Freedom and Justice for All
In this unit, students will review the events that led to the colonies declaring their independence and the formation of a new form of government of the people and by the people.
- How do historians gain insight into past events, and how do they tell the story today?
- How did a ragtag volunteer army defeat a global superpower?
- Was the Revolutionary War really revolutionary?
- Review the political landscape of Revolutionary period.
Objective 1: Review concepts of primary and secondary sources, and explore the questions historians seek to answer in order to interpret the significance of events.
- Using the Lesson from George W. Bush Library on Primary and Secondary Sources, identify numerous examples of primary and secondary sources.
Objective 2: Analyze the following events which led to the American Revolution: Tea Act, Stamp Act, Boston Massacre, Intolerable Acts, Declaration of Independence.
- Explain how the chart visually represents analysis of the American Revolution with a metaphor.
- Explain how the Seven Years War led to the Stamp Act.
- Compare the British and American viewpoints. Chapter 7: Digital History, Stamp Act video segment
- Explain why Britain levied the Stamp Act, and describe ways in which colonists, particularly in Boston, protested (Video segment 6:03-15:06). Viewing Guide , Chapter 8: Digital History
- Explain how and why the British impose the Townshend Act.
Analyze the of painting of the Boston Massacre for its reliability in representing the event, and as a piece of political propaganda. Use Thing Link infographic or the article and animated painting from the Gilder Lehrman Foundation to check observations.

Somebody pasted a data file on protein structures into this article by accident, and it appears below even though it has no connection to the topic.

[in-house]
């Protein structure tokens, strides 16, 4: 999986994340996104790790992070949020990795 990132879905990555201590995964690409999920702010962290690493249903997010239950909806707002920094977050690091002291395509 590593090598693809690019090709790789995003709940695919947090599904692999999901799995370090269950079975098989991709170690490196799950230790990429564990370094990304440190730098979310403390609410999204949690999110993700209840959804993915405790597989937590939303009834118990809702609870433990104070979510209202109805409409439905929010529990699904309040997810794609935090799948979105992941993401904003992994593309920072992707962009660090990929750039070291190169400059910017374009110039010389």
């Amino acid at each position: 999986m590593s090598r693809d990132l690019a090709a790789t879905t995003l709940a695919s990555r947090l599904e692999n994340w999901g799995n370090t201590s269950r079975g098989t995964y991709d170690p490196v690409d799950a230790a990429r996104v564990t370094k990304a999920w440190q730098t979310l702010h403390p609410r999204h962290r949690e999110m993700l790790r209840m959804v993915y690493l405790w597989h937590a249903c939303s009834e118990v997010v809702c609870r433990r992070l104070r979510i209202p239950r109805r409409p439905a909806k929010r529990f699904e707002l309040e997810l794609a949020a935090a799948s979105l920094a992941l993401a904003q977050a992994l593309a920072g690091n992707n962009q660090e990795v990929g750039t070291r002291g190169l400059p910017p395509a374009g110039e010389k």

- Compare the British and American perspectives of the Boston Tea Party and write a persuasive essay on which is more justified.
Objective 3: Describe the impact of the following key individuals on the Revolutionary War: Ben Franklin, Thomas Jefferson, George Washington, Patrick Henry, Thomas Paine, King George III
- Identify some famous people who belonged to the Sons of Liberty, and explain why they were so effective.
“Punch, Wine, Pipes and Tobacco…”
John Adams attended a Sons of Liberty Meeting in 1766 where all members of the Loyal Nine were present along with Patriot Henry Wells. Adams offers us a rare glimpse into these gatherings: “Jany. 15, 1766 – I spent the evening with the Sons of Liberty at their own appointment, in Hanover Square, near the ‘Tree of Liberty.’ It is a counting-room in Chase and Speakman’s distillery. A very small room it is. There were present Jon Avery a distiller, of liberal education, John Smith the brazier, Thomas Crafts the painter, Benjamin Edesthe printer, Stephen Cleverly brazier, Thomas Chase distiller, Joseph Field master of a vessel, Henry Bass, Geo. Trott jeweler, and Henry Wells. I was very cordially and respectfully treated by all present. We had punch, wine, pipes and tobacco, biscuit and cheese, etc. they chose a committee to make preparation for a grand rejoicing upon the arrival of the news of the repeal of the stamp act.”
from The Boston Tea Party Ships and Museum website
Print Biographies: Important People of the American Revolution
Secondary Source: Terms of Estrangement article
Literature Connection: The Midnight Ride of Paul Revere by Henry Wadsworth Longfellow
Objective 5: Describe the significance of key events in the Revolutionary War: major battles (e.g. Lexington, Saratoga, Trenton), aid from France, surrender at Yorktown
The Shot Heard Round the World
- Chapter 11, The Battle of Lexington
- Revolutionary War in4: Lexington and Concord from Civil War Trust on Vimeo
The First Continental Congress and the Road to War
First Continental Congress: 5:00- 12:00, Common Sense: 39:00- 43:00, The Declaration of Independence 44:00- 53:00
The Declaration of Independence: The best breakup letter of all time!
Jigsaw Activity: Students will read the Declaration of Independence in 4 sections and summarize the meaning.
Major Battles of The Revolutionary War